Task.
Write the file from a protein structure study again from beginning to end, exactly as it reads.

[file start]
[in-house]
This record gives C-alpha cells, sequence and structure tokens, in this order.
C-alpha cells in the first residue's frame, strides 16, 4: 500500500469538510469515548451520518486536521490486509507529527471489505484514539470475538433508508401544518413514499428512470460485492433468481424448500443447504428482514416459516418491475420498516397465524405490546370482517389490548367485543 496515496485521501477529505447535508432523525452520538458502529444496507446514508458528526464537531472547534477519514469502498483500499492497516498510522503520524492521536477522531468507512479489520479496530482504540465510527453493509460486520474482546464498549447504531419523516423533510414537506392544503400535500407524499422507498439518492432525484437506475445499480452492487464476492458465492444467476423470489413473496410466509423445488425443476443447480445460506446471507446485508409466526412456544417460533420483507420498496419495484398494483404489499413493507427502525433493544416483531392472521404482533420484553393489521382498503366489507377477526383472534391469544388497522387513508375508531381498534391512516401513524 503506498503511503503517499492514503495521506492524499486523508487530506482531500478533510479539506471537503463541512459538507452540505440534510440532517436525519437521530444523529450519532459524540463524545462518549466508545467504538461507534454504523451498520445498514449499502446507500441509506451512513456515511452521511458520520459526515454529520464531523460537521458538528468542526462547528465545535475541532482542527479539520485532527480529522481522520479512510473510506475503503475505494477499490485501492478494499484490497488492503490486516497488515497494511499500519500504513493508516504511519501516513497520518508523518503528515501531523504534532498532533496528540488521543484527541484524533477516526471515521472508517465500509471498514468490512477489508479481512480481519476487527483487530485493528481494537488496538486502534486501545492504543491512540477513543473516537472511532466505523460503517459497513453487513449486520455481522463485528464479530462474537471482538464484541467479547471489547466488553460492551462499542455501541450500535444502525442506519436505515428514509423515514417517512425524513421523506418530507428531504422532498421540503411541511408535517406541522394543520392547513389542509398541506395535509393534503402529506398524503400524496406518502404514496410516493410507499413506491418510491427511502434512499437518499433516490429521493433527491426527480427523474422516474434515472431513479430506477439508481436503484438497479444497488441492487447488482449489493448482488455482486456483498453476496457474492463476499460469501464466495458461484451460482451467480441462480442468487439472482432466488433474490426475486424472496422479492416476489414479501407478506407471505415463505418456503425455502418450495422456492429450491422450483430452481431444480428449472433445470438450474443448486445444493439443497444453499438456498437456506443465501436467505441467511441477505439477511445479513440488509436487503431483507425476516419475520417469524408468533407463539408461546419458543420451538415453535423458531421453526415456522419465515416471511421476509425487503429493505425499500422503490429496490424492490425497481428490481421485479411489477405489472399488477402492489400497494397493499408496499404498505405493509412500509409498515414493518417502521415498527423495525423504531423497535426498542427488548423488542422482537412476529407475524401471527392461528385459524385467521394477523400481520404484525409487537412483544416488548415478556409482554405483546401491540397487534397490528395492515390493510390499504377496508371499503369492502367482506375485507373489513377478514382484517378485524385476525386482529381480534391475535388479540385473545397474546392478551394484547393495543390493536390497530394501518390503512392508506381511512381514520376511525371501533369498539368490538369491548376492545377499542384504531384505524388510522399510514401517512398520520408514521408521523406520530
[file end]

[in-house]
This record gives C-alpha cells, sequence and structure tokens, in this order.
C-alpha cells in the first residue's frame, strides 16, 4: 500500500469538510469515548451520518486536521490486509507529527471489505484514539470475538433508508401544518413514499428512470460485492433468481424448500443447504428482514416459516418491475420498516397465524405490546370482517389490548367485543 496515496485521501477529505447535508432523525452520538458502529444496507446514508458528526464537531472547534477519514469502498483500499492497516498510522503520524492521536477522531468507512479489520479496530482504540465510527453493509460486520474482546464498549447504531419523516423533510414537506392544503400535500407524499422507498439518492432525484437506475445499480452492487464476492458465492444467476423470489413473496410466509423445488425443476443447480445460506446471507446485508409466526412456544417460533420483507420498496419495484398494483404489499413493507427502525433493544416483531392472521404482533420484553393489521382498503366489507377477526383472534391469544388497522387513508375508531381498534391512516401513524 503506498503511503503517499492514503495521506492524499486523508487530506482531500478533510479539506471537503463541512459538507452540505440534510440532517436525519437521530444523529450519532459524540463524545462518549466508545467504538461507534454504523451498520445498514449499502446507500441509506451512513456515511452521511458520520459526515454529520464531523460537521458538528468542526462547528465545535475541532482542527479539520485532527480529522481522520479512510473510506475503503475505494477499490485501492478494499484490497488492503490486516497488515497494511499500519500504513493508516504511519501516513497520518508523518503528515501531523504534532498532533496528540488521543484527541484524533477516526471515521472508517465500509471498514468490512477489508479481512480481519476487527483487530485493528481494537488496538486502534486501545492504543491512540477513543473516537472511532466505523460503517459497513453487513449486520455481522463485528464479530462474537471482538464484541467479547471489547466488553460492551462499542455501541450500535444502525442506519436505515428514509423515514417517512425524513421523506418530507428531504422532498421540503411541511408535517406541522394543520392547513389542509398541506395535509393534503402529506398524503400524496406518502404514496410516493410507499413506491418510491427511502434512499437518499433516490429521493433527491426527480427523474422516474434515472431513479430506477439508481436503484438497479444497488441492487447488482449489493448482488455482486456483498453476496457474492463476499460469501464466495458461484451460482451467480441462480442468487439472482432466488433474490426475486424472496422479492416476489414479501407478506407471505415463505418456503425455502418450495422456492429450491422450483430452481431444480428449472433445470438450474443448486445444493439443497444453499438456498437456506443465501436467505441467511441477505439477511445479513440488509436487503431483507425476516419475520417469524408468533407463539408461546419458543420451538415453535423458531421453526415456522419465515416471511421476509425487503429493505425499500422503490429496490424492490425497481428490481421485479411489477405489472399488477402492489400497494397493499408496499404498505405493509412500509409498515414493518417502521415498527423495525423504531423497535426498542427488548423488542422482537412476529407475524401471527392461528385459524385467521394477523400481520404484525409487537412483544416488548415478556409482554405483546401491540397487534397490528395492515390493510390499504377496508371499503369492502367482506375485507373489513377478514382484517378485524385476525386482529381480534391475535388479540385473545397474546392478551394484547393495543390493536390497530394501518390503512392508506381511512381514520376511525371501533369498539368490538369491548376492545377499542384504531384505524388510522399510514401517512398520520408514521408521523406520530